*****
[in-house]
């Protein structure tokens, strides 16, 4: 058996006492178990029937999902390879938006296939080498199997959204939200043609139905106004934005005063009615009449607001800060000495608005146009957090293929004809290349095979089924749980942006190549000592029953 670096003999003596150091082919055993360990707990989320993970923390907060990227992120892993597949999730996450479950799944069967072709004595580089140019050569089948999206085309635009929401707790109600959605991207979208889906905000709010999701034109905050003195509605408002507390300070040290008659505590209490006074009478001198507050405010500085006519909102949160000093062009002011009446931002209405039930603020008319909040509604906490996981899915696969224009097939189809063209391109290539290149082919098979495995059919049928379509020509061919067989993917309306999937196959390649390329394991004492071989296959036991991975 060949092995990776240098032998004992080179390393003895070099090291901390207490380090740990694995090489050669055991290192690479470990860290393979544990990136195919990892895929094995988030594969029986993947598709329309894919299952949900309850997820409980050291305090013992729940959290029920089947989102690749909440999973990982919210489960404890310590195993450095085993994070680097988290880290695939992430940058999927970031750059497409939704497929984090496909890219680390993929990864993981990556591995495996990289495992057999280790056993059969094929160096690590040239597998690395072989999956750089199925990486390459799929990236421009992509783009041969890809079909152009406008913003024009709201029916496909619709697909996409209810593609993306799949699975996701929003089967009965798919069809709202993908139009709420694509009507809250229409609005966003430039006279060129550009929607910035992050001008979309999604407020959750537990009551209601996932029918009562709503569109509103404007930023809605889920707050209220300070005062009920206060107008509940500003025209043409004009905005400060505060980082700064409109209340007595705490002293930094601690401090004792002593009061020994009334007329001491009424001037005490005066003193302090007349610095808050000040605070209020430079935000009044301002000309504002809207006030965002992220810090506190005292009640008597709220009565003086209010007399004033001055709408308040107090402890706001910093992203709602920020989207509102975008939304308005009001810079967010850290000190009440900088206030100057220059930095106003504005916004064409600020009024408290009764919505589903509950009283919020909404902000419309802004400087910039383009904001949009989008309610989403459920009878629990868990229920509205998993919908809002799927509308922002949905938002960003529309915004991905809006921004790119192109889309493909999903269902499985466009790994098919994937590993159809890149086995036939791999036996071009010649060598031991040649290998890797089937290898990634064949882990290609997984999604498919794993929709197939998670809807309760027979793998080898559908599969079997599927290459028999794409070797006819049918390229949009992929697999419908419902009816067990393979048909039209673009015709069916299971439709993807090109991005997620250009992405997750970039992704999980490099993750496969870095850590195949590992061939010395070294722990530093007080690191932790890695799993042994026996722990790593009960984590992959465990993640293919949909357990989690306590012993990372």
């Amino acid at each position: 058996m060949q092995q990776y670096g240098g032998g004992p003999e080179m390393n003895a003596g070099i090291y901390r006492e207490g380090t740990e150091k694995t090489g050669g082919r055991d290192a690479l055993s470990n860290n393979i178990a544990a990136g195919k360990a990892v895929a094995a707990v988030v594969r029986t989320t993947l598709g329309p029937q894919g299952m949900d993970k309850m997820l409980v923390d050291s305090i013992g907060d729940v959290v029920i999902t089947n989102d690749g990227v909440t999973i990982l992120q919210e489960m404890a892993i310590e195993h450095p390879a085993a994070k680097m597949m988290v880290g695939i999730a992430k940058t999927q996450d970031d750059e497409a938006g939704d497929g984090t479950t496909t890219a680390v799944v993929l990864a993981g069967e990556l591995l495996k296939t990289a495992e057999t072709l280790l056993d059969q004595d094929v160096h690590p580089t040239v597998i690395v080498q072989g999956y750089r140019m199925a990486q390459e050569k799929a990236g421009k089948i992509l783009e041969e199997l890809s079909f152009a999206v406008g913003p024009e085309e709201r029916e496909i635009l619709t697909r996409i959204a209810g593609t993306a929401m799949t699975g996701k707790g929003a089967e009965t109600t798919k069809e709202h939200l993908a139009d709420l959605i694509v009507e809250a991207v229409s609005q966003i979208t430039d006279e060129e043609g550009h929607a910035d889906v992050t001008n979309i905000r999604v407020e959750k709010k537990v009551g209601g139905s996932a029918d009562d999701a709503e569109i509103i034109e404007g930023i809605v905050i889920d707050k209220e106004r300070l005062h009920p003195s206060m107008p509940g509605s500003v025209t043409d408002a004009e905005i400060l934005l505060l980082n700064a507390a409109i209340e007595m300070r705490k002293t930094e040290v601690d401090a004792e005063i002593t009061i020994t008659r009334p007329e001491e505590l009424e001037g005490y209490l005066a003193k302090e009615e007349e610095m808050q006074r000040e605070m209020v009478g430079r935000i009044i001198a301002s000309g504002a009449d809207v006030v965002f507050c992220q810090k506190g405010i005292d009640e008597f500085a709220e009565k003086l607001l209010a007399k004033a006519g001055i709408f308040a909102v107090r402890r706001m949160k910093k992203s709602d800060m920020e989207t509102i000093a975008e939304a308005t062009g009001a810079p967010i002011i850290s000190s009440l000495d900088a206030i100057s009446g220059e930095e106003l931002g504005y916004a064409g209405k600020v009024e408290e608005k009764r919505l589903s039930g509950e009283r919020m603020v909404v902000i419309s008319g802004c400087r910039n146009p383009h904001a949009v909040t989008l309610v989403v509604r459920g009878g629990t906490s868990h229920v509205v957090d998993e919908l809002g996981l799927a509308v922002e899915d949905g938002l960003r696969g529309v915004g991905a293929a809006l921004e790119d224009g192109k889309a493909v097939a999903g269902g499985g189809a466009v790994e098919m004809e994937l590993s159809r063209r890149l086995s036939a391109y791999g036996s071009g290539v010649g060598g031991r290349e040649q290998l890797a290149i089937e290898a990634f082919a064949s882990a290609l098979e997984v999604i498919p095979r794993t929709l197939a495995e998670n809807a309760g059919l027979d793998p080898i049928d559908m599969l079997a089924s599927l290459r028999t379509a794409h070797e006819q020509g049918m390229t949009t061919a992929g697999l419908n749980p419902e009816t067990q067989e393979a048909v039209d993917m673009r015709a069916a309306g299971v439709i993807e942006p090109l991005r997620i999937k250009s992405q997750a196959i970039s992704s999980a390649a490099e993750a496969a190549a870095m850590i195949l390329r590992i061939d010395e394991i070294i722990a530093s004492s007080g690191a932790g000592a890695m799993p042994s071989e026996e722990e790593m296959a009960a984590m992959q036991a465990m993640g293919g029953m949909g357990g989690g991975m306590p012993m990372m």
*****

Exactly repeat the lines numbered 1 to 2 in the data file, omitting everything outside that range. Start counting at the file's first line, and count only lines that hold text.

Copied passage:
[in-house]
């Protein structure tokens, strides 16, 4: 058996006492178990029937999902390879938006296939080498199997959204939200043609139905106004934005005063009615009449607001800060000495608005146009957090293929004809290349095979089924749980942006190549000592029953 670096003999003596150091082919055993360990707990989320993970923390907060990227992120892993597949999730996450479950799944069967072709004595580089140019050569089948999206085309635009929401707790109600959605991207979208889906905000709010999701034109905050003195509605408002507390300070040290008659505590209490006074009478001198507050405010500085006519909102949160000093062009002011009446931002209405039930603020008319909040509604906490996981899915696969224009097939189809063209391109290539290149082919098979495995059919049928379509020509061919067989993917309306999937196959390649390329394991004492071989296959036991991975 060949092995990776240098032998004992080179390393003895070099090291901390207490380090740990694995090489050669055991290192690479470990860290393979544990990136195919990892895929094995988030594969029986993947598709329309894919299952949900309850997820409980050291305090013992729940959290029920089947989102690749909440999973990982919210489960404890310590195993450095085993994070680097988290880290695939992430940058999927970031750059497409939704497929984090496909890219680390993929990864993981990556591995495996990289495992057999280790056993059969094929160096690590040239597998690395072989999956750089199925990486390459799929990236421009992509783009041969890809079909152009406008913003024009709201029916496909619709697909996409209810593609993306799949699975996701929003089967009965798919069809709202993908139009709420694509009507809250229409609005966003430039006279060129550009929607910035992050001008979309999604407020959750537990009551209601996932029918009562709503569109509103404007930023809605889920707050209220300070005062009920206060107008509940500003025209043409004009905005400060505060980082700064409109209340007595705490002293930094601690401090004792002593009061020994009334007329001491009424001037005490005066003193302090007349610095808050000040605070209020430079935000009044301002000309504002809207006030965002992220810090506190005292009640008597709220009565003086209010007399004033001055709408308040107090402890706001910093992203709602920020989207509102975008939304308005009001810079967010850290000190009440900088206030100057220059930095106003504005916004064409600020009024408290009764919505589903509950009283919020909404902000419309802004400087910039383009904001949009989008309610989403459920009878629990868990229920509205998993919908809002799927509308922002949905938002960003529309915004991905809006921004790119192109889309493909999903269902499985466009790994098919994937590993159809890149086995036939791999036996071009010649060598031991040649290998890797089937290898990634064949882990290609997984999604498919794993929709197939998670809807309760027979793998080898559908599969079997599927290459028999794409070797006819049918390229949009992929697999419908419902009816067990393979048909039209673009015709069916299971439709993807090109991005997620250009992405997750970039992704999980490099993750496969870095850590195949590992061939010395070294722990530093007080690191932790890695799993042994026996722990790593009960984590992959465990993640293919949909357990989690306590012993990372």